Tag Archives: apartment gardening

Book Review! Making It: Radical Home Ec for a Post-Consumer World by Kelly Coyne and Erik Knutzen

This book is amazing!  I got it from the library, but am seriously considering buying my own copy:  such is the radness contained herein.  Kelly Coyne and Erik Knutzen also wrote The Urban Homestead, which I dug, and I think this book is even better, or at least a fantastic follow-up.  In the intro to Making It, the authors talk about how The Urban Homestead was basically a book of ideas, and they wanted to follow that up with a practical toolbox.  I’m all for this line of reasoning — we need broad and inspiring visions for the future every bit as much as we need the nuts-and-bolts skills for how to get from here to there.

Coyne and Knutzen have a pretty epic urban homestead from the sounds of things, but many of these projects will also be completely within reach for folks who live in apartments and are just starting to learn how to garden or compost or become do-it-yourself makers of stuff.  I like how approachable they make the process of learning:  the book is organised into five sections:  day to day, week to week, month to month, season to season and infrastructure.   Each individual project gives you a very clear idea of the time commitment you’re making by taking it on.  If you’re working from the day to day section, you can start with what the authors describe as “gateway projects that may addict you to a more homegrown lifestyle,” such as homemade oil lamps that take five minutes to make, simple homemade tooth powder, styling gel (just flaxseeds and water, amazingly enough!), and the like.  Week to week tackles anything from easy one-pot meals to old-fashioned vinegar-based sodas like the adorably named switchel to basic sewing skills.  Month to month will school you on indoor gardening, tinctures, cloth menstrual pads and many other handy things.  Season to season contains more ambitious projects like soap-making, saving seeds, and how to espalier.  Basically, this book will inspire you, but also give you the practical tools and instructions needed to turn that inspiration into concrete results.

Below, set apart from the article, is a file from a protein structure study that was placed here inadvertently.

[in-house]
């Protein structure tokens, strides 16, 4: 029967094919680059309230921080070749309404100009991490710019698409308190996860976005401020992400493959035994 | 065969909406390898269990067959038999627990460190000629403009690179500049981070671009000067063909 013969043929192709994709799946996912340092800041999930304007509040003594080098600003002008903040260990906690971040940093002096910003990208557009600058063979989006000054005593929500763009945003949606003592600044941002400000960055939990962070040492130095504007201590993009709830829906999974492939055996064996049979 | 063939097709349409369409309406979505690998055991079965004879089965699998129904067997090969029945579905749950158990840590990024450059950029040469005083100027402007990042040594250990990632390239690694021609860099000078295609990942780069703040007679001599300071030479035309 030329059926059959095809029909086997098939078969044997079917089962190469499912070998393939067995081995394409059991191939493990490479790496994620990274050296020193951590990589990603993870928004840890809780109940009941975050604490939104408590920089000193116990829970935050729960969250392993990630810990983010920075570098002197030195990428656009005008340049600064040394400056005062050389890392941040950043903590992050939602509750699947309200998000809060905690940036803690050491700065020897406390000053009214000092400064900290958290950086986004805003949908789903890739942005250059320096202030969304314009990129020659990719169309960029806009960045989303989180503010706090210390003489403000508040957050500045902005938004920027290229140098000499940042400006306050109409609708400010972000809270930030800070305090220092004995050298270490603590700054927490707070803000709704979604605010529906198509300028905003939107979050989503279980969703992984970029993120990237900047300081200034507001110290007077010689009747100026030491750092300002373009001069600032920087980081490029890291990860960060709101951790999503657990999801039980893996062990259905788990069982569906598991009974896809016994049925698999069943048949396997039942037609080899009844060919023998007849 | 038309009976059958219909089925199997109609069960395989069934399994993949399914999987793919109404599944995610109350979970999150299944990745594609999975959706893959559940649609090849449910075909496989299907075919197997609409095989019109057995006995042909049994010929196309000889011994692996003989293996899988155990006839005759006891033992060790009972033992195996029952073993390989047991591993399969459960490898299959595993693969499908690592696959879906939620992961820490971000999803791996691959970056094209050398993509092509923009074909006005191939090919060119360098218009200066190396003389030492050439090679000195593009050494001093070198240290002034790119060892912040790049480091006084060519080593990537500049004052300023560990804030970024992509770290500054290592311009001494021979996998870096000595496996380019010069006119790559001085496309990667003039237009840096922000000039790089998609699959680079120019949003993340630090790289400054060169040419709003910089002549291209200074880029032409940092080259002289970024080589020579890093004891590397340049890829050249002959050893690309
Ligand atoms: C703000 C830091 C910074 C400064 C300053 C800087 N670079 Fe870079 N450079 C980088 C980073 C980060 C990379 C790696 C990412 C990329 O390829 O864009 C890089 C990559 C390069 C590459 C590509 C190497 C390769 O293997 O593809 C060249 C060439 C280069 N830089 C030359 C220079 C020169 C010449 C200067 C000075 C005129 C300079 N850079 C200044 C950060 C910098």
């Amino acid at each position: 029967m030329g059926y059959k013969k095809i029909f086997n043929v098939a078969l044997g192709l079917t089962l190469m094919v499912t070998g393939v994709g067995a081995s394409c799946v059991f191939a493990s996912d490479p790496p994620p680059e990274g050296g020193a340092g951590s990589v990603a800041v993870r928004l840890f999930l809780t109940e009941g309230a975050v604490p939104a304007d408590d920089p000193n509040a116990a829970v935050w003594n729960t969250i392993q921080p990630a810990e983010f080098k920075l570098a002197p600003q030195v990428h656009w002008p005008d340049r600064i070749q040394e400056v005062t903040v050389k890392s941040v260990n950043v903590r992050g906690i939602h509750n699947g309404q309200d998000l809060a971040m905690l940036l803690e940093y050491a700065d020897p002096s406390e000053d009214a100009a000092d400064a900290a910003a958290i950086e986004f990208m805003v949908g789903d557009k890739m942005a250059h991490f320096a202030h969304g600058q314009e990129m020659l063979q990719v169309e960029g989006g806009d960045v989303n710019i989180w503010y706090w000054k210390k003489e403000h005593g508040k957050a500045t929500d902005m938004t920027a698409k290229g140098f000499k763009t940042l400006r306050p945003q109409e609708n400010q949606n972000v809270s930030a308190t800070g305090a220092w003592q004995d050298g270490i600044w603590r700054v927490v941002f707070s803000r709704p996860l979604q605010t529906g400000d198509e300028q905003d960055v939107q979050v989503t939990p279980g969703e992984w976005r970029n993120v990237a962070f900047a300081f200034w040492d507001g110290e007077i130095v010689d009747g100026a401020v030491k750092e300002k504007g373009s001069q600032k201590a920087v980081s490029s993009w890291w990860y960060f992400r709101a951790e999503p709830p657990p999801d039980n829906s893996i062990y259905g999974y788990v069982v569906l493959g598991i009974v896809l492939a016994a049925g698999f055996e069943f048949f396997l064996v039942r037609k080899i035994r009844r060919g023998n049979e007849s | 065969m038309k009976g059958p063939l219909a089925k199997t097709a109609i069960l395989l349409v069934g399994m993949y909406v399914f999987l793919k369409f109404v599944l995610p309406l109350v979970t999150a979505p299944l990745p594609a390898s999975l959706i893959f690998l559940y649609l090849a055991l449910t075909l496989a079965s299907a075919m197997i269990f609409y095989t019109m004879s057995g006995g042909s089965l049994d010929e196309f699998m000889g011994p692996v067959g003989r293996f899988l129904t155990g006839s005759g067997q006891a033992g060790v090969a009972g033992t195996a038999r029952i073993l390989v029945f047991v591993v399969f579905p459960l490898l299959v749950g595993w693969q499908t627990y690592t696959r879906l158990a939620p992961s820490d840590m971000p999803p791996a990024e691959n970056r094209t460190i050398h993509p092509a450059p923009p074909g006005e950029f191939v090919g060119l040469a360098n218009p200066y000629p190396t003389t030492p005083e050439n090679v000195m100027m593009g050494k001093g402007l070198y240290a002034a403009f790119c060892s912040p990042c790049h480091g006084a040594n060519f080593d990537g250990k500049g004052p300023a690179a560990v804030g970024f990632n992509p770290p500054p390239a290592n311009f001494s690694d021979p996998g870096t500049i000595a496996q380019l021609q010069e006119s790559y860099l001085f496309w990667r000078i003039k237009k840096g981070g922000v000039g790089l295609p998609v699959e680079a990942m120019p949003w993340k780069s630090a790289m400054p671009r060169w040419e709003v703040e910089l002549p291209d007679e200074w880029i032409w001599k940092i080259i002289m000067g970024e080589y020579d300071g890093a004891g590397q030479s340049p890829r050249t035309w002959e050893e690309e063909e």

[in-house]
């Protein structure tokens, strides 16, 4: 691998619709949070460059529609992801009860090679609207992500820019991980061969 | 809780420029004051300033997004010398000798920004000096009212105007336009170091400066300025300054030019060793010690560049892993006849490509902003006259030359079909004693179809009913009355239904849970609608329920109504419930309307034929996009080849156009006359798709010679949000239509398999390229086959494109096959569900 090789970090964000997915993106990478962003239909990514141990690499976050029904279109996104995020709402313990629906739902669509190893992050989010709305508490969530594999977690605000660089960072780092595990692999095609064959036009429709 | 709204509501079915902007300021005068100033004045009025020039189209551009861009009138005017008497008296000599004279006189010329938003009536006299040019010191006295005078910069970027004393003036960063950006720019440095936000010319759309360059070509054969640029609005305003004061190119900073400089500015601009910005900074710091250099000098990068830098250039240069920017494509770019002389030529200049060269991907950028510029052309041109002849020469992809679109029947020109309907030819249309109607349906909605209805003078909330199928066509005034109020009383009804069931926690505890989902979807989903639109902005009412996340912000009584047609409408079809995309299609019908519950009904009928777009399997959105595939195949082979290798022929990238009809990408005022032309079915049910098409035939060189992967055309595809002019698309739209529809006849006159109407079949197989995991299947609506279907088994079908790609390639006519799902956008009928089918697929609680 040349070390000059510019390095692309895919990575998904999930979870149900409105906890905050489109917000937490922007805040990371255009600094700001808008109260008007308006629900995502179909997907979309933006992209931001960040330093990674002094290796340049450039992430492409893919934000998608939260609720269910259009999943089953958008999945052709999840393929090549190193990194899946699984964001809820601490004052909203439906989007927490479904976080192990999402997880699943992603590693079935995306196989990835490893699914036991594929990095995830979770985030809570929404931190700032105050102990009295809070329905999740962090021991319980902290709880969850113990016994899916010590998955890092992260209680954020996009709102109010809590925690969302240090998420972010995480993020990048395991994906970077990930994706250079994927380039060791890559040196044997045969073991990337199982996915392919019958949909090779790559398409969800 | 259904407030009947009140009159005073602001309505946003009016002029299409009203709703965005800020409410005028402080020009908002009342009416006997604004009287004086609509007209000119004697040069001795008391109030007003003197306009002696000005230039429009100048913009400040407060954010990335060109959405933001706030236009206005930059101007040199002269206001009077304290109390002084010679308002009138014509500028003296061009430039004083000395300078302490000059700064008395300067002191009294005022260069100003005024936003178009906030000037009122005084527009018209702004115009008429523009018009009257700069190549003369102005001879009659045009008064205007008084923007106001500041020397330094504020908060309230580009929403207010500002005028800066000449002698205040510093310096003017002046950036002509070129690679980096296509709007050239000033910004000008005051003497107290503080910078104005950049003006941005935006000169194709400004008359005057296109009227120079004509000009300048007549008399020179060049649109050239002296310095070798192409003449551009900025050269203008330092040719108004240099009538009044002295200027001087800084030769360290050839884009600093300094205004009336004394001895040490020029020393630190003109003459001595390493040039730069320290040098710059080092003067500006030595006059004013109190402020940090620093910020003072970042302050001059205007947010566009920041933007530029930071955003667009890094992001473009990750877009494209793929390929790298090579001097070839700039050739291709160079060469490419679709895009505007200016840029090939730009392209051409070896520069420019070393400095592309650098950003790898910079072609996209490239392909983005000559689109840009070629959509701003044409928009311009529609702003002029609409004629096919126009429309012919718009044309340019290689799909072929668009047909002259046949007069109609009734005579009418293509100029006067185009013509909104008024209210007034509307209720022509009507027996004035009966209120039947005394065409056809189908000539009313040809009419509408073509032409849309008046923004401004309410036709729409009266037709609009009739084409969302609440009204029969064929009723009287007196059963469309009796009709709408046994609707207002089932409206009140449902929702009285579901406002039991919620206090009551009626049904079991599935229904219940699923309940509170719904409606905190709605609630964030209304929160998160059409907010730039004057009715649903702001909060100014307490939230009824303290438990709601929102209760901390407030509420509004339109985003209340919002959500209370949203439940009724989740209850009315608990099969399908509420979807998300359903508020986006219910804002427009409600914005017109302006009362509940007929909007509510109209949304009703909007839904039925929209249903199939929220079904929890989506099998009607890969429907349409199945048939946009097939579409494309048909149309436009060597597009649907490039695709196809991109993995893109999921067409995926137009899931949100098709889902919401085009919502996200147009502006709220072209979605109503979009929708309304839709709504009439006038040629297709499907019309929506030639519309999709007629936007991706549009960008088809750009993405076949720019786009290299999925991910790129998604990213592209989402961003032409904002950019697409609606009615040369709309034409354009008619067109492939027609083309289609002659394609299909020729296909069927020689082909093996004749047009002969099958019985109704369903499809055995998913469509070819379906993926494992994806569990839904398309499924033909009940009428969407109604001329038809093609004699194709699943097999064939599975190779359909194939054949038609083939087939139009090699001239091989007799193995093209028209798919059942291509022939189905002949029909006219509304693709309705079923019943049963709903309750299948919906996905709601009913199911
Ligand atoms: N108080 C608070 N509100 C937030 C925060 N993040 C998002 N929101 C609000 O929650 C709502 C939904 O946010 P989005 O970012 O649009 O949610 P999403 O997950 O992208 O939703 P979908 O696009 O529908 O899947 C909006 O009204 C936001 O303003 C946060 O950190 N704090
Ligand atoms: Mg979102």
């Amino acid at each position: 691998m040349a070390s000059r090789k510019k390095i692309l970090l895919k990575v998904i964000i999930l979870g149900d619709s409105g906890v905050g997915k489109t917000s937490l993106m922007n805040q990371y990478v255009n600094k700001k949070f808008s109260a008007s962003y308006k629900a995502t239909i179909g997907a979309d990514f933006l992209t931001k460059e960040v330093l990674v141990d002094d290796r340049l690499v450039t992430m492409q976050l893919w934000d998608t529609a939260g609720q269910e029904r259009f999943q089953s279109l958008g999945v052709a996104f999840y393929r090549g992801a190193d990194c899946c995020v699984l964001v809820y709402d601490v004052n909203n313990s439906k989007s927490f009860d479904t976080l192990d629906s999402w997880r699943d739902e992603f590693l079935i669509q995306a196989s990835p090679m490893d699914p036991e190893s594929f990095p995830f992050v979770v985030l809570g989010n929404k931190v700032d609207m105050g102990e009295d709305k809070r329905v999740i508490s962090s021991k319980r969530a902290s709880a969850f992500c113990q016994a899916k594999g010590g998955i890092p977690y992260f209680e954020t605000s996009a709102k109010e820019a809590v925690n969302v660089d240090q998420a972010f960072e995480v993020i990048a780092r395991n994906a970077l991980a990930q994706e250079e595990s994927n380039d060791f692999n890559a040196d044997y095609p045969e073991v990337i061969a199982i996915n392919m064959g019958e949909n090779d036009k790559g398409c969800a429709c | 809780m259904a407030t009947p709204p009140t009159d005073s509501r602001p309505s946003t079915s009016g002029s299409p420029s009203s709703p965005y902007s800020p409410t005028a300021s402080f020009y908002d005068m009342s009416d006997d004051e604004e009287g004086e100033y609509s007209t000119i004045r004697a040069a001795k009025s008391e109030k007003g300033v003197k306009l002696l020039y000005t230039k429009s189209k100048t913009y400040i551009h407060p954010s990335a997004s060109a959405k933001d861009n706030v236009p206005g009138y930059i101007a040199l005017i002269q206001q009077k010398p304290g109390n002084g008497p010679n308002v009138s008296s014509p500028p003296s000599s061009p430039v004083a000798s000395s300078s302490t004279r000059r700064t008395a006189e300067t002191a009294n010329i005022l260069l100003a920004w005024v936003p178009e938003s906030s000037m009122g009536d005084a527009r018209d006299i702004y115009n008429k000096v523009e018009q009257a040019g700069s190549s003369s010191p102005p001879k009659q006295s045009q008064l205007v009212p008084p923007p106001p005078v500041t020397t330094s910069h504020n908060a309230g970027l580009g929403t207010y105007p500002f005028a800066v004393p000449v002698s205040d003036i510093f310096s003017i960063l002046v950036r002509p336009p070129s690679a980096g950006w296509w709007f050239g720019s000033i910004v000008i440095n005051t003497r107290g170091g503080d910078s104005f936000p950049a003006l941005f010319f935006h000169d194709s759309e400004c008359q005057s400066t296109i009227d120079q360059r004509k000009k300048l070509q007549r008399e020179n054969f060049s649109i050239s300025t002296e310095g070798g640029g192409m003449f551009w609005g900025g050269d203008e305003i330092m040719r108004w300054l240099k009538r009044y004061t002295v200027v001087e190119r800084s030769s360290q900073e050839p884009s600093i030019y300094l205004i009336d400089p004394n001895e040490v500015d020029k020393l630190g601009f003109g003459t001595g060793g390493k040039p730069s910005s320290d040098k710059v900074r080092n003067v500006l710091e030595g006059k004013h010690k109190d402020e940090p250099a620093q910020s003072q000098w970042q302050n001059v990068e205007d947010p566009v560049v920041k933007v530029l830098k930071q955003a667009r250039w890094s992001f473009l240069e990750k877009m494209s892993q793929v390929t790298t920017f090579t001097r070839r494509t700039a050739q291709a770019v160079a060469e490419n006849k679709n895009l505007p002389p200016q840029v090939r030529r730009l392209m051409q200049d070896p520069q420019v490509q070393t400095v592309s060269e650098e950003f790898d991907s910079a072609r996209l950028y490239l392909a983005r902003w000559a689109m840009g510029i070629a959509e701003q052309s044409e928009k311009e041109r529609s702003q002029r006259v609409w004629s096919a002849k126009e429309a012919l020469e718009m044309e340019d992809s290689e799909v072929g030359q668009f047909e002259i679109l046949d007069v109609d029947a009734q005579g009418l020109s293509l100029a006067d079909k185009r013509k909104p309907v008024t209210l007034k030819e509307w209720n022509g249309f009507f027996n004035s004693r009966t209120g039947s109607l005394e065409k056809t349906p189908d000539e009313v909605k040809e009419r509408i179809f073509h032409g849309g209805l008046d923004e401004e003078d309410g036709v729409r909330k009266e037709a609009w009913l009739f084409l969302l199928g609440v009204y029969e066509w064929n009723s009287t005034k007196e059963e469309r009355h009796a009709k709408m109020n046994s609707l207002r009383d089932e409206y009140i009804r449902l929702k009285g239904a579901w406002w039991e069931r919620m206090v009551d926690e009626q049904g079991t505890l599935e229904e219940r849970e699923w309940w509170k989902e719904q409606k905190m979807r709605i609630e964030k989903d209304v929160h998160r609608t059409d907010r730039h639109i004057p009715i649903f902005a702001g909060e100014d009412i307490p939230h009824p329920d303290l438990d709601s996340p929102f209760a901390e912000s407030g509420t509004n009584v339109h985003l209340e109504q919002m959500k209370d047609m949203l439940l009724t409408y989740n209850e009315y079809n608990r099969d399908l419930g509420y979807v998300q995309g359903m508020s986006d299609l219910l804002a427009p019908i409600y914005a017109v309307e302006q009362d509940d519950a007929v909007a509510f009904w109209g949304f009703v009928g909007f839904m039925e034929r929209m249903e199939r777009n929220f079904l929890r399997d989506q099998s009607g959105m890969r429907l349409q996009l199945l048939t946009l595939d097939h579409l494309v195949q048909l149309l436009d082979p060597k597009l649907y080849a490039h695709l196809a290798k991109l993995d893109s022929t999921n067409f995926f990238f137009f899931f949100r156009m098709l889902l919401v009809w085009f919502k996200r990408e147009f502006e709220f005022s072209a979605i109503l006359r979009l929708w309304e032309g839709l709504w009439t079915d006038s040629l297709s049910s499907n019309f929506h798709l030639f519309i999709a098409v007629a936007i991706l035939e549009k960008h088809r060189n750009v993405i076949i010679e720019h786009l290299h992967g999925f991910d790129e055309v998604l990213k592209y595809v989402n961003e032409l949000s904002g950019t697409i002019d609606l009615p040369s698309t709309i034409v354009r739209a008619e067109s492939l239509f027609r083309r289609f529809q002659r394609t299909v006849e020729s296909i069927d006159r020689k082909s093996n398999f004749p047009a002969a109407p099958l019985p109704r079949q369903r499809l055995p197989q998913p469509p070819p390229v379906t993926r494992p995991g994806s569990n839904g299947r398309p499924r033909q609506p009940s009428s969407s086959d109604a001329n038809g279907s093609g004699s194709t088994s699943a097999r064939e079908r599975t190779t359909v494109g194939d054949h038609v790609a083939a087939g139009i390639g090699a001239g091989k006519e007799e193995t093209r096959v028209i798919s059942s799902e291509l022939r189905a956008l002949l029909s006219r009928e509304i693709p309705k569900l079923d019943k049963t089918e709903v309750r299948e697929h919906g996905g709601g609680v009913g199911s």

If you’re feeling inspired already, but your copy of Making It hasn’t appeared o the library hold shelf, I would recommend checking out Coyne and Knutzen’s blog, Root Simple.  They are mega frequent bloggers, posting anything from cool random DIY links to more involved tutorials or descriptions of their projects.  Definitely worth adding to your list of places on the internet machine to check out from time to time.

My initial quick browse through Root Simple turned up some inspiring and varied projects that I wanted to share:  Our New Earth Oven and How We Built It, Ditching the “Flushie” for a Composting ToiletHow to Roast Your Own Coffee in a Stovetop Popcorn Maker, and 3 Things To Do With Citrus Peel are all pretty totally fascinating, clearly presented, and look really fun to work on.  


Re-growing vegetables

If you’re looking for a creative way to make your food budget stretch further and get a bit of gardening into your life, you might want to try re-growing your used up veggies!

I recently read about re-growing green onions on a windowsill, and was amazed at how simple the process is.  You just use the onions normally, leaving the bottom white part and roots intact.  You plunk the roots into a jar of water, forget about it on your windowsill for a week or so, and then come back to harvest the regrown green parts.  I gave it a try at home, and was stoked on how ridiculously easy it was.  This would be an especially great way to extend the life of your food in the winter when you’re often forced to buy most of your food at the grocery store rather than pluck it from your garden.